Ted Young, 90, from Parkstone, was a sapper in airfield construction with the Royal Engineers.

He waded through neck-high water to Juno Beach, tasked with setting down an airfield as quickly as possible. He is in Normandy today.“I'll be thinking how lucky I was. There were a lot of poor beggars not so lucky.”

11:02am

11:00am

10:57am

10:57am

10:56am

10:53am

 

10:49am

10:48am

10:48am

Our reporter Darren Slade is in Christchurch covering the service.
 

10:46am

A wreath-laying ceremony will be held in Bournemouth Central Gardens at 11am to commemorate the 70th anniversary of the Normandy Landings.

Also the the D-Day exhibition which has been at Bournemouth Library since May 17 has been moved to the Town Hall reception today.

 

10:37am

Bournemouth Echo: HELPING HAND: The ship Peter worked on - Help

Peter Oliver, 86, of Bournemouth, was a merchant seaman on the ship Help, which was seconded to the Americans to keep Omaha and Utah beaches clear of obstacles.

“For the chaps who were scaling cliffs and that sort of thing, it meant much more to them and they saw much more of the war than I saw from where I was. But it was bad enough.”

10:27am

D-Day was originally scheduled for June 4/5 but postponed until June 6 because of stormy weather.

156,000 troops took part in the initial June 6 landings, of whom 10,000 were to become casualties.

Over the next two months more than 1.5 million men and 1.6 million tons of supplies were landed.

The Allies suffered 210,000 casualties, including almost 37,000 dead. The German dead totalled 65,000.

10:02am

10:00am

Today we pay tribute to those who gave and risked their lives 70 years ago with a special front page of the Daily Echo using the original masthead from 1944.

Bournemouth Echo:

9:49am

70 years ago today at 9.45am Enemy forces cleared from Utah Beach

Bournemouth Echo: Peter 70 years ago

Offshore, 15-year-old merchant seaman Peter Oliver is aboard the Help, tasked with keeping the beaches clear of obstructions for the landing foces. 

9:40am

Bournemouth Echo: Allied forces beginning the D-Day landings in Normandy, France - Picture from the Imperial War Museum

We've put together a timeline of key events detailing what happened on D-Day 70 years ago. Here's a look back at how the day had unfolded so far:

12.05am: Coastal batteries between Le Harve and Cherbourg are bombed

12.15am: Pathfinders are dropped to mark out US drop zones on the right bank of the Orne.

12.20am: British airborne troops begin attacking Pegasus and other bridges over the River Orne

12.35am:  British parachutists capture Pegasus Bridge in Benouville.

12.50am: 400 RAF aircraft drop 2,000 paratroopers from Pegasus Division.

1.30am: First paratroopers of US 101st Airborne dropped behind Utah Beach.

2.30am: Combined bombardment and assault fleets arrive and anchor

2.30am: Ranville is liberated.

3am: Aerial bombardment of German defence and artillery sites begins.

US troops start embarking in landing crafts for Omaha and Utah beaches

5am: Britain’s 9th Battalion, the Parachute Regiment, helps destroy weapons at the Merville Battery, protecting troops who will land at Sword Beach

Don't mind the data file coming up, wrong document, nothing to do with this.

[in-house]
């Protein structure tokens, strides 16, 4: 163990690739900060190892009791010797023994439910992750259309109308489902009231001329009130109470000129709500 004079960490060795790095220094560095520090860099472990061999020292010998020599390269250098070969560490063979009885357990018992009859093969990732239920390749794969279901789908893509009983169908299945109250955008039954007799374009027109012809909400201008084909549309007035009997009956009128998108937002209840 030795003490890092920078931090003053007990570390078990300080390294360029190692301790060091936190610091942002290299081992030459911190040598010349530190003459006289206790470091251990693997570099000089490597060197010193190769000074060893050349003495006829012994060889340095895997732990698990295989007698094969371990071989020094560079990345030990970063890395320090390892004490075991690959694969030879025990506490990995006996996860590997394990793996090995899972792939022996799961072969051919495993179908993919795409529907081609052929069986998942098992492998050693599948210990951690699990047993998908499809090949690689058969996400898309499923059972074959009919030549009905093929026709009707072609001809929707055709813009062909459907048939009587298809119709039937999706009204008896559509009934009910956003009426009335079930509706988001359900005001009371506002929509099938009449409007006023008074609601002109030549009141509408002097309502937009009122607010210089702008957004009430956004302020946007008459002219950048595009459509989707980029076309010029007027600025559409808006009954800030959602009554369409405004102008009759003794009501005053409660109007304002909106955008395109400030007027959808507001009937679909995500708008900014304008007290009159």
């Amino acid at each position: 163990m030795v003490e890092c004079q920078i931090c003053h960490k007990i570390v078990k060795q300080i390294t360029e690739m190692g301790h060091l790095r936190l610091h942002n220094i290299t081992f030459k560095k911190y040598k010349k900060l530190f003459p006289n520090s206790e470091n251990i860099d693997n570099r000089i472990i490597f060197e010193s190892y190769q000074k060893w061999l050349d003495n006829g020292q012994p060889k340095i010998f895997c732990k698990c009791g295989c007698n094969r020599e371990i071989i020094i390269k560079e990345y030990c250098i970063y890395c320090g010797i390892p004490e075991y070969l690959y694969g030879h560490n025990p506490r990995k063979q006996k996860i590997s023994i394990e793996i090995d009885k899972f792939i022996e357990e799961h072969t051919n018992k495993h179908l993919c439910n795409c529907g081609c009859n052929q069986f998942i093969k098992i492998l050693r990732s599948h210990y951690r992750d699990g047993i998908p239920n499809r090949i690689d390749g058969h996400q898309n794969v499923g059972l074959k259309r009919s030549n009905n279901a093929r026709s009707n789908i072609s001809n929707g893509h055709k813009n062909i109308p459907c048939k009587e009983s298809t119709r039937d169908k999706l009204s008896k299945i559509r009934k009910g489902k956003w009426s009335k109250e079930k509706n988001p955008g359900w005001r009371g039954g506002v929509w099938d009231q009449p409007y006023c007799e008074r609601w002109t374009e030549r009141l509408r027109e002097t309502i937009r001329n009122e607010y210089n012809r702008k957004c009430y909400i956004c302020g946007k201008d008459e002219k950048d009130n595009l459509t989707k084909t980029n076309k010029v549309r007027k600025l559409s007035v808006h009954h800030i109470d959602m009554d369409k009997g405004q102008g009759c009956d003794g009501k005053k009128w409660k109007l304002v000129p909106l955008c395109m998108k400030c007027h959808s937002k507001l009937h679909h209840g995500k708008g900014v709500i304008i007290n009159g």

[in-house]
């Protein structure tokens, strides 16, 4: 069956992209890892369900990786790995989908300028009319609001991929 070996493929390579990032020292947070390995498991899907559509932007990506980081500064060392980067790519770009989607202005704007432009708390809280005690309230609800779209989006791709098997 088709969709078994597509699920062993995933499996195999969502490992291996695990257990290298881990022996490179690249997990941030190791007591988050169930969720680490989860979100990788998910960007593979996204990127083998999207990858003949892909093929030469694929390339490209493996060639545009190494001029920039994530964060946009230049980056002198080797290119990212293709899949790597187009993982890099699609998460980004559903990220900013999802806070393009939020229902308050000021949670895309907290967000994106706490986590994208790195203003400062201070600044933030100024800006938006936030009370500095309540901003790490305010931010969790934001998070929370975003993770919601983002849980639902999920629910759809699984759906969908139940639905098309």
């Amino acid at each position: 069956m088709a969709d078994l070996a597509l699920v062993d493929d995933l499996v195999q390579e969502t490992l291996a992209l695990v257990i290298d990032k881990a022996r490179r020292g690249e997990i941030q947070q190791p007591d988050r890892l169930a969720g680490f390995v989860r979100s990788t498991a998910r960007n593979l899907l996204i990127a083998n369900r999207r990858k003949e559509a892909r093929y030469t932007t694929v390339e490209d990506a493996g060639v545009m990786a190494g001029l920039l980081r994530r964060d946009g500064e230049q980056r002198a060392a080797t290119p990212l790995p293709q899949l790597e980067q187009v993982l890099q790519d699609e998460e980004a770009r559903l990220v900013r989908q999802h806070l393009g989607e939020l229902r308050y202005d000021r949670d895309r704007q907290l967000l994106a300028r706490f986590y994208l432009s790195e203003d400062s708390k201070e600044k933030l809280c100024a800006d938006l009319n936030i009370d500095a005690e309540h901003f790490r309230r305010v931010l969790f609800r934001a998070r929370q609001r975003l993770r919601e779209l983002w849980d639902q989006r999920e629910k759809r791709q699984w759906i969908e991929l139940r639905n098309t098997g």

5.30am: Allied warships begin bombarding the Normandy coastline

5.50am: Warships begin bombardment of German defences

5.58am: Sunrise

6am: Bombers pound the German shore defences. More than 5,300 tonnes of bombs are dropped

6.30am: American troops begin landing on Omaha Beach to face a devastating onslaught

Well dug in, the Germans poured down murderous fire on the landing Americans, and progress was so hindered that US First Army Commander General Omar Bradley considered pulling off the beach and landing troops elsewhere.

At one point, Colonel George A Taylor, who led his troops against a German machinegun emplacement, said: “Two kinds of people are staying on this beach - the dead and those who are about to die."

6.30am: Americans begin landing at Utah Beach

7.10am: US Rangers land at La Pointe du Hoc.

7.25am: British land at Gold and Sword beaches

7.30am: British and Canadian forces land on Gold, Juno and Sword sectors.

7.50am: French commandos land on Sword beach.

8am: the first men of the 50th Canadian Infantry Division landed on Juno between Gray-sur-Mer and Bernieres-sur-Mer.

8.05am: Heavy seas hamper the landings but the Canadians are able to forge a 1012km long bridgehead and liaise with the British 50th Division

8.15am: A total of 21,400 men were landed on the beach on DDay as well as 3,200 vehicles and 1,100 tons of supplies. Casualties included 304 dead, 574 wounded and 47 taken prisoner

9am: General Eisenhower authorises release of communiqué announcing the invasion has begun. General Bradley calls for reinforcements.

 

9:32am

Good morning. Welcome to our coverage as we commemorate the 70th anniversary of D-Day.

On June 6, 1944 tens of thousands of Allied troops crossed the Channel in a bid to liberate mainland Europe and deliver a final crushing blow to the Nazis.

The mission, codenamed Operation Overlord, took meticulous planning, cunning deception, unnerring discipline and unquestioning bravery.

Many of those who took part in the D-Day landings never returned.

Today we bring you the events as they would have happened on June 6, 1944 and commemorate the brave veterans and the fallen heroes of D-Day.

Comments (1)

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1:24pm Fri 6 Jun 14

Ebb Tide says...

Respect and gratitude. They did enough to protect civilized freedom for decades..

What are we doing with their legacy ? Is it enough ?
Respect and gratitude. They did enough to protect civilized freedom for decades.. What are we doing with their legacy ? Is it enough ? Ebb Tide